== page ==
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Dublin: 7°C Thursday 15 April 2021

Big plans: UEFA defends 24-team European Championship

It’ll be grand, said Andy Roxburgh of the tournament’s growth from 16 t0 24 teams.

Will Ireland's fans have more away days like Euro 2012 this summer.
Will Ireland's fans have more away days like Euro 2012 this summer.
Image: INPHO/James Crombie

UEFA’s CONTROVERSIAL DECISION to expand the European championships from 16 to 24 teams makes sense because the quality of the game is rising, its outgoing technical director Andy Roxburgh said today.

Roxburgh — who during his management career steered Scotland to the finals of Euro 1992, which involved just eight nations — underlined that the same debate raged back then about the supposed watering-down of the showcase tournament.

“That was the last of the eight-team tournaments. And of course everybody said at the time, ‘Oh, what will it be like now we’re doubling the numbers to 16 teams’,” he told reporters after a three-day meeting of European coaches in Warsaw.

“Well, the Euro that was played in England in 1996 with 16 teams was very good. So the fears weren’t founded. And all I would say here is that we’re now going to this increased number as standards in Europe are rising all the time,” he added.

Roxburgh — on the point of retiring from the UEFA post he had held since 1994 — said that football’s powers that be see clear benefits to adding eight more teams at Euro 2016 in France.

“Benefits first of all to allow more teams to experience that, because they think the standards are high enough to cope with that number of teams in the final. And clearly there’s the whole packaging, the marketing,” he said.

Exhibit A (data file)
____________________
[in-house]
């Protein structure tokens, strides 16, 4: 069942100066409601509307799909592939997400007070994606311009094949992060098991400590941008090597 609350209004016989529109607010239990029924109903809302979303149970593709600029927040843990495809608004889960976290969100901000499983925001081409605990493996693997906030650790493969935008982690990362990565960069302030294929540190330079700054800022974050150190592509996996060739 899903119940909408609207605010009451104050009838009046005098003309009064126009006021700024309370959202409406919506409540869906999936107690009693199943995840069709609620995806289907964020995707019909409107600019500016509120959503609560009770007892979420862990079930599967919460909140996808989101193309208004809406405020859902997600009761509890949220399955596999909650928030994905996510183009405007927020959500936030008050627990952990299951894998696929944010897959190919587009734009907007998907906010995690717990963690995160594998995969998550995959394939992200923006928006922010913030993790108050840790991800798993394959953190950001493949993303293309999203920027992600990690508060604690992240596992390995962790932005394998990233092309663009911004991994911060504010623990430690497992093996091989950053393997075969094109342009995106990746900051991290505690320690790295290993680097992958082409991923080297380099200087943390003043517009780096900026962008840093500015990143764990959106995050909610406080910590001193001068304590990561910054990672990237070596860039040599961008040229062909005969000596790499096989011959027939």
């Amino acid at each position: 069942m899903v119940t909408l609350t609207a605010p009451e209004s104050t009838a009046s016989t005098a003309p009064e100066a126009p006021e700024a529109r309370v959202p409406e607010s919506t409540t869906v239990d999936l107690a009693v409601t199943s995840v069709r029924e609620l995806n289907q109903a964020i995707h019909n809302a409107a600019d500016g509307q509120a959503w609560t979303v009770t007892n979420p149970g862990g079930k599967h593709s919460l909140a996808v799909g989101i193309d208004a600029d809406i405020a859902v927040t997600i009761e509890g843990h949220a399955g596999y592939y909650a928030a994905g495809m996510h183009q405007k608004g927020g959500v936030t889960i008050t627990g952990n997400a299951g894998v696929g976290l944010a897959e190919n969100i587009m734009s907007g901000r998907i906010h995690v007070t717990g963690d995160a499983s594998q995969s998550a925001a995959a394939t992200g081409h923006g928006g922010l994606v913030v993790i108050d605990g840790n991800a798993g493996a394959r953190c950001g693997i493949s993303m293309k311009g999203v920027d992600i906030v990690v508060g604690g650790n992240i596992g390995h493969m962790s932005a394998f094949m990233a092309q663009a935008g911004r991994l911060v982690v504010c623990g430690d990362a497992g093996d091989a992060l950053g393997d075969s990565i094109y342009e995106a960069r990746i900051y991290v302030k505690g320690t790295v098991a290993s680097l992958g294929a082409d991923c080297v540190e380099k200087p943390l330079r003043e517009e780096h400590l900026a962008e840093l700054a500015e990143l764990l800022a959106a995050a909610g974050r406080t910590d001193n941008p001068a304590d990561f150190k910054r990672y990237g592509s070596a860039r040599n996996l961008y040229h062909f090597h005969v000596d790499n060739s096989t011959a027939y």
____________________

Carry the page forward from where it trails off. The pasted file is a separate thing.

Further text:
The quadrennial European championships are UEFA’s main income-driver, in particular from broadcast rights.

But with 53 nations making up UEFA’s membership, critics suggest it will be too easy for the undeserving to get under the wire, leading to poor-quality matches.

Roxburgh rejected that.

“If you ask I think nearly any coach, when they go to play in some of the so-called smaller countries now, they don’t look forward to doing it,” he said. ”Some of the small countries will never be Spain. But coach education and development, and player development, and all these things going on in Europe, all of that is helping to raise standards.

“I think European football at the moment is very healthy, even in some of the smaller countries, which are capable of springing a surprise.”

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